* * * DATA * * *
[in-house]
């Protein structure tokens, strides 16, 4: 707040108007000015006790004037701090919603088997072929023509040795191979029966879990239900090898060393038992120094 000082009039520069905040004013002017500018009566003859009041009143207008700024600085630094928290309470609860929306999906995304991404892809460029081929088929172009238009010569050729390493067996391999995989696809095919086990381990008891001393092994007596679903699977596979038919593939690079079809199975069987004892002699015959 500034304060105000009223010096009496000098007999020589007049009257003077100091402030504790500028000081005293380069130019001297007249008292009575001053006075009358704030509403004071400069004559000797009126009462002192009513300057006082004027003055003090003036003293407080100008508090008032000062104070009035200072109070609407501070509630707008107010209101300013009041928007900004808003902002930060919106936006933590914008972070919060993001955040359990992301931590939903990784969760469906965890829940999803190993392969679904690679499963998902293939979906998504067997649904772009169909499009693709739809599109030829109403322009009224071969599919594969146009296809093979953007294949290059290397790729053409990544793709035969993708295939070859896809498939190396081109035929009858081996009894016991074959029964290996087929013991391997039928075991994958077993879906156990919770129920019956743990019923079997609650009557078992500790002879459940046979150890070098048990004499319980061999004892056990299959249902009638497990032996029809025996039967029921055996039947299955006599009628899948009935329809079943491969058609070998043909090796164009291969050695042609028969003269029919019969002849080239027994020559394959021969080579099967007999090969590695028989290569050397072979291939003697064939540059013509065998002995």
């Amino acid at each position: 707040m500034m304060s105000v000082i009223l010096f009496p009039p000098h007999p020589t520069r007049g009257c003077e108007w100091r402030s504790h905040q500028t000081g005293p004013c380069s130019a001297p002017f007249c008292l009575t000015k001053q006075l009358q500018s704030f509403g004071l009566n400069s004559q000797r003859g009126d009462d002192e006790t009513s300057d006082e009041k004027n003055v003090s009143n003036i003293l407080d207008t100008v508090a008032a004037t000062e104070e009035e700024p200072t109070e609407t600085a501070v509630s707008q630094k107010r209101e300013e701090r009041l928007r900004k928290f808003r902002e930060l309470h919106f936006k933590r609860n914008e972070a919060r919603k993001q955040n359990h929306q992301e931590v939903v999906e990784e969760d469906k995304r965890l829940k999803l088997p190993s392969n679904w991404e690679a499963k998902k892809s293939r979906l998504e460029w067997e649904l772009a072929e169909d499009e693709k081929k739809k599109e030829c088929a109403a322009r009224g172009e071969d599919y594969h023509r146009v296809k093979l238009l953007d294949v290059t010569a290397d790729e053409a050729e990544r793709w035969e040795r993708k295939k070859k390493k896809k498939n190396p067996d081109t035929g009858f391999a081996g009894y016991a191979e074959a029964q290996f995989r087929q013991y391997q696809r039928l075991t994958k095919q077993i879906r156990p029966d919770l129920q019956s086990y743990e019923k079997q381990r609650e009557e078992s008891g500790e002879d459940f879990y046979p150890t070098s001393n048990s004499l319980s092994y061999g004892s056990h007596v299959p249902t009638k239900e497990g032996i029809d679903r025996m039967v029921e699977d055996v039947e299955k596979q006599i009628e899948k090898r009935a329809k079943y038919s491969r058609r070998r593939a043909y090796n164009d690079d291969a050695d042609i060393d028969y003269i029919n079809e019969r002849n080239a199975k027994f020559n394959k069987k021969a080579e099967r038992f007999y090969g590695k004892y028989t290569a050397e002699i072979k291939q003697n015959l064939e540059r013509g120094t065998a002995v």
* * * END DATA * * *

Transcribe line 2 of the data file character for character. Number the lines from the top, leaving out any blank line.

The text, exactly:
């Protein structure tokens, strides 16, 4: 707040108007000015006790004037701090919603088997072929023509040795191979029966879990239900090898060393038992120094 000082009039520069905040004013002017500018009566003859009041009143207008700024600085630094928290309470609860929306999906995304991404892809460029081929088929172009238009010569050729390493067996391999995989696809095919086990381990008891001393092994007596679903699977596979038919593939690079079809199975069987004892002699015959 500034304060105000009223010096009496000098007999020589007049009257003077100091402030504790500028000081005293380069130019001297007249008292009575001053006075009358704030509403004071400069004559000797009126009462002192009513300057006082004027003055003090003036003293407080100008508090008032000062104070009035200072109070609407501070509630707008107010209101300013009041928007900004808003902002930060919106936006933590914008972070919060993001955040359990992301931590939903990784969760469906965890829940999803190993392969679904690679499963998902293939979906998504067997649904772009169909499009693709739809599109030829109403322009009224071969599919594969146009296809093979953007294949290059290397790729053409990544793709035969993708295939070859896809498939190396081109035929009858081996009894016991074959029964290996087929013991391997039928075991994958077993879906156990919770129920019956743990019923079997609650009557078992500790002879459940046979150890070098048990004499319980061999004892056990299959249902009638497990032996029809025996039967029921055996039947299955006599009628899948009935329809079943491969058609070998043909090796164009291969050695042609028969003269029919019969002849080239027994020559394959021969080579099967007999090969590695028989290569050397072979291939003697064939540059013509065998002995």